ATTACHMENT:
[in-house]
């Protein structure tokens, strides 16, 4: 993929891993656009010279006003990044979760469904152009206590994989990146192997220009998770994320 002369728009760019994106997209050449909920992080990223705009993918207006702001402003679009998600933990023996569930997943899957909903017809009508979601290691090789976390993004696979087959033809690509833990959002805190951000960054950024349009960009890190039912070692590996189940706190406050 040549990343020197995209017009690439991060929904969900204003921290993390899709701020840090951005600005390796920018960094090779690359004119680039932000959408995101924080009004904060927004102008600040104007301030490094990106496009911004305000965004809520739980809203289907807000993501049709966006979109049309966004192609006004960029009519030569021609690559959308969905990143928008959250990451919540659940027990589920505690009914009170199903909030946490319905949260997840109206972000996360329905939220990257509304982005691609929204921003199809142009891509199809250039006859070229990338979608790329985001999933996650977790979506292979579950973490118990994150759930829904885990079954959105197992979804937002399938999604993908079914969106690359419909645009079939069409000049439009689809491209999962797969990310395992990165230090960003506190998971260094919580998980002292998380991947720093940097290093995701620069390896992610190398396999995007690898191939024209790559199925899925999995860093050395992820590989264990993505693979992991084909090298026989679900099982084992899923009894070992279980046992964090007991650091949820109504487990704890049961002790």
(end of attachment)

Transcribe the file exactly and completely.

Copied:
[in-house]
């Protein structure tokens, strides 16, 4: 993929891993656009010279006003990044979760469904152009206590994989990146192997220009998770994320 002369728009760019994106997209050449909920992080990223705009993918207006702001402003679009998600933990023996569930997943899957909903017809009508979601290691090789976390993004696979087959033809690509833990959002805190951000960054950024349009960009890190039912070692590996189940706190406050 040549990343020197995209017009690439991060929904969900204003921290993390899709701020840090951005600005390796920018960094090779690359004119680039932000959408995101924080009004904060927004102008600040104007301030490094990106496009911004305000965004809520739980809203289907807000993501049709966006979109049309966004192609006004960029009519030569021609690559959308969905990143928008959250990451919540659940027990589920505690009914009170199903909030946490319905949260997840109206972000996360329905939220990257509304982005691609929204921003199809142009891509199809250039006859070229990338979608790329985001999933996650977790979506292979579950973490118990994150759930829904885990079954959105197992979804937002399938999604993908079914969106690359419909645009079939069409000049439009689809491209999962797969990310395992990165230090960003506190998971260094919580998980002292998380991947720093940097290093995701620069390896992610190398396999995007690898191939024209790559199925899925999995860093050395992820590989264990993505693979992991084909090298026989679900099982084992899923009894070992279980046992964090007991650091949820109504487990704890049961002790």